Nigerias economy, the biggest in Africa, has been adversely affected by the current dwindling oil prices and inadequate non-oil revenue capacity over the years. However, the decline in import revenue, which is expected to have provided the cushioning fiscal buffer for the economy tends to worsen the nations economic plight. FRANCIS EZEM, reports.
When the Federal Government late last year, mooted the idea of introducing some austerity measures, as part of measures to address the dwindling national revenue occasioned by the sharp decline in the price of crude oil, many port stakeholders most likely did not envisage the current magnitude of effect it has on the industry today.
It was in line with these measures that the Minister of Finance and Coordinating Minister of the Economy, Dr. Ngozi Okonjo- Iweala, announced that the government would place high tariff on luxury and expensive items such as private jets, expensive cars and drinks.
Under these measures, the Central Bank of Nigeria also restricted the sale of foreign exchange to importers. Part of the reason for this was to conserve the nations foreign exchange and also save the national currency, the naira from further loss of value to other international currencies, especially the dollar. Prior to this time, the naira exchange rate to the dollar was in the neighbourhood of N170 per dollar. Meanwhile as at the close of business activities last week, the official exchange rate of the naira to the dollar was N205, which tends to justify the policy of hedging the naira from its free fall.
However, though these policies are well intended, they are currently having adverse effects on the maritime industry. Government is also a victim, as its revenue accruals from import duty and other fees and levies have faced sharp decline in the last few months.
Many stakeholders had suspected that all was not well when Maersk, which freights more than 50 per cent of container traffic into West and Central African sub-region including Nigeria recently reported that it recorded more than 30 per cent decline in the volume of consignments shipped into the country.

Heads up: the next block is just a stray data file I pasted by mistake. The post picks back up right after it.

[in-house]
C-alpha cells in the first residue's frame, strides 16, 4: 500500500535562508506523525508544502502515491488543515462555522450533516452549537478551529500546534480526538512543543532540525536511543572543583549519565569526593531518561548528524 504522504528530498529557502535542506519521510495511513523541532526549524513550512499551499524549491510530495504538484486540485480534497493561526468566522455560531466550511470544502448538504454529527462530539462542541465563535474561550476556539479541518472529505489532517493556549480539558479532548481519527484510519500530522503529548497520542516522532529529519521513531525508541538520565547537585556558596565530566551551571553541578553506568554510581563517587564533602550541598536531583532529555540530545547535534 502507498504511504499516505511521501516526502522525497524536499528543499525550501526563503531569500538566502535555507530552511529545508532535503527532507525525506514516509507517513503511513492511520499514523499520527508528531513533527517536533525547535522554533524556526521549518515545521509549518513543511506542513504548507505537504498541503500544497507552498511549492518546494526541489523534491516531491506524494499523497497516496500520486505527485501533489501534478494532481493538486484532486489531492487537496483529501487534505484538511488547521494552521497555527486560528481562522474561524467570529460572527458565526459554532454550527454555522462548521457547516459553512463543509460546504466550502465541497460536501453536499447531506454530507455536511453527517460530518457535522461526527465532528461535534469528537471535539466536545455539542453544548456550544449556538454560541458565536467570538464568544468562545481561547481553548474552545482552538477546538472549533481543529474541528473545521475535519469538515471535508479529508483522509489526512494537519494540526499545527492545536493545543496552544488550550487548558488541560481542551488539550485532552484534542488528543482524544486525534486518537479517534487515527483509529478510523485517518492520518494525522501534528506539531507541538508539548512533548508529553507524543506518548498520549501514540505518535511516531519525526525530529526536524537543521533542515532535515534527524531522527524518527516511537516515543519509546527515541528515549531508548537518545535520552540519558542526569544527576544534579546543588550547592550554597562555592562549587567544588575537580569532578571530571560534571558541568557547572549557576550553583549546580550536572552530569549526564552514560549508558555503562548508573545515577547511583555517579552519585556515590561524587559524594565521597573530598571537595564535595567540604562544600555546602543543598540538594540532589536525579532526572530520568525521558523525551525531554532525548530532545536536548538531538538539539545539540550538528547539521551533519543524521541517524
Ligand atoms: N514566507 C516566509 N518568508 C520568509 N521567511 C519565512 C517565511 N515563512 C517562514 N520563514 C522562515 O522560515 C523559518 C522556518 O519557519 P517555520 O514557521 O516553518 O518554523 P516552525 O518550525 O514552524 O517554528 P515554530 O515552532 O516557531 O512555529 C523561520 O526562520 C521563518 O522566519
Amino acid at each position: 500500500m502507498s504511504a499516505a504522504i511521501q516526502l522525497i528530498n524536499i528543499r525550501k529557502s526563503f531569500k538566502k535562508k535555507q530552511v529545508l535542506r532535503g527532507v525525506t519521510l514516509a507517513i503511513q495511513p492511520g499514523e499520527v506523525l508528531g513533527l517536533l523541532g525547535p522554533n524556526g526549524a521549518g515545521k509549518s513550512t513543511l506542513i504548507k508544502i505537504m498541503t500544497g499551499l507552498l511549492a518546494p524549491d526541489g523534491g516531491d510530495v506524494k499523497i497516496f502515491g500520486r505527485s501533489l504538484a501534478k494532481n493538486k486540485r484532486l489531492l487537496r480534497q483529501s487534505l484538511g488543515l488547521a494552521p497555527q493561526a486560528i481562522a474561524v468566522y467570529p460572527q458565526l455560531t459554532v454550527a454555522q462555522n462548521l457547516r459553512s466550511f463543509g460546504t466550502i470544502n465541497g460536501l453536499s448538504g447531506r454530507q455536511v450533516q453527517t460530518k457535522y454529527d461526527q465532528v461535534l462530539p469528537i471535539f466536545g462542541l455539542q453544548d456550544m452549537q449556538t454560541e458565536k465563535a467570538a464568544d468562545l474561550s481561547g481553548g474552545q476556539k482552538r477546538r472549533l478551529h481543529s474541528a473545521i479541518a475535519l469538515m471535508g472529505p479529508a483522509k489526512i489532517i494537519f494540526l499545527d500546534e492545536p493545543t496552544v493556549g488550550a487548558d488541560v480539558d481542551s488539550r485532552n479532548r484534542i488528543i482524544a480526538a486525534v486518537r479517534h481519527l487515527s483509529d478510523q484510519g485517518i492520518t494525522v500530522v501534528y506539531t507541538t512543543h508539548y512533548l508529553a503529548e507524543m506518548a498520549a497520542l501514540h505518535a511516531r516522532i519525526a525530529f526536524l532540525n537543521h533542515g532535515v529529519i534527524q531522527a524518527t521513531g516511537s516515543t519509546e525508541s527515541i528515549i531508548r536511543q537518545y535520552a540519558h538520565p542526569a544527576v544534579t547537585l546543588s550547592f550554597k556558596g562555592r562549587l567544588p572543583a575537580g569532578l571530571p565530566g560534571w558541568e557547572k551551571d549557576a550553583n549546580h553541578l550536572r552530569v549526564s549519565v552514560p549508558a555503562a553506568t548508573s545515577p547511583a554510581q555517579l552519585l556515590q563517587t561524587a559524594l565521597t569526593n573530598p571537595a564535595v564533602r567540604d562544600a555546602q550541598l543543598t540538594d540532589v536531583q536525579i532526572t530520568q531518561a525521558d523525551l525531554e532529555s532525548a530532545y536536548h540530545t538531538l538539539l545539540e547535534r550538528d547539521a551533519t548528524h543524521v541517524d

In addition to these new economic policies, experts also believe the political tension and uncertainties associated with the electioneering campaigns, especially the recent shift in the dates of the elections, have also made the importers to adopt a wait and see posture
The direct implication of all these is the decline in Federal Governments import revenue.
Revenue statistics released by the Nigeria Customs Service show a sharp decline, an indication that governments projection of cushioning the effects of the dwindling oil revenue with import revenue and nonoil exports might continue to be unrealistic.
For instance, import revenue record released by the Tin Can Island command of the service shows that a total of N20.9 billion was collected for the month of January 2015 as against that of N21.6 billion collected in the comparative period of 2014.
Similarly, for the Ports and Terminal Multiservices Limited PTML, which is predominantly a Roll-On-Roll-Off RORO, port with little of containerised cargo, a total of N5.2billion was collected for January 2015 as against the N7.1 billion collected in the comparative period of last year.
However, the Lily Pond Container Terminal command of the service is also faced with the dwindling revenue generation.
Controller in charge of the command, Comptroller Mustafa Atiku, who spoke with news men recently, disclosed that out of a revenue target of N1.9 billion, which was the commands monthly target for last year, which is expected to increase, it was only able to collect N852 million for the month of January 2015.
Investigation also showed that the command as at last week collected only N98 million, an indication that it might not make the N852 million collected in January.
While lamenting the drop in the import volumes, he noted that few vessels are now stemmed at the terminal, which has become a shadow of its old self in terms of volume of activities.
It was gathered that the management of the service has been unable to announce the revenue target for the service for the 2015 fiscal year, which is usually released in the last week of December o first week of January of a new fiscal year. A source close to the service hinted in a telephone chat that the management is worried by the political and economic uncertainties in the country, which is currently taking its toll in its revenue generation, out of which it also collects seven per cent.
The source hinted that the service has not held its top management meeting to review the previous years performance and chart a new course for the New Year.
Managing Director of Port Passages Limited, a Customs Brokerage firm, Mr. Mike Nwokeafor, while lamenting the effects of the lull, said activities at the ports have nearly come to a halt.
Nwokeafor, who is also a member of the Association of Nigerian Licensed Customs Agents ANLCA expressed worries that this trend might continue until May 29, when a new government will be sworn in.
President of the National Council of Managing Directors of Licensed Customs Agents NCMDLCA, Mr. Lucky Amiwero, who also spoke in an interview, noted that the effects of the lull are better felt than imagined.
As you and I speak, scores of Nigerian freight forwarders and Customs brokerage firms have relocated to neighbouring West African counties such as Ghana, Togo and Republic of Benin in search of greener pastures because of the lull at the ports in Nigeria.
It was gathered that many had closed shop due to lack of the needed financial muscle to remain afloat.
Amiwero therefore called for concerted efforts on the part of the government and stakeholders to address the issues.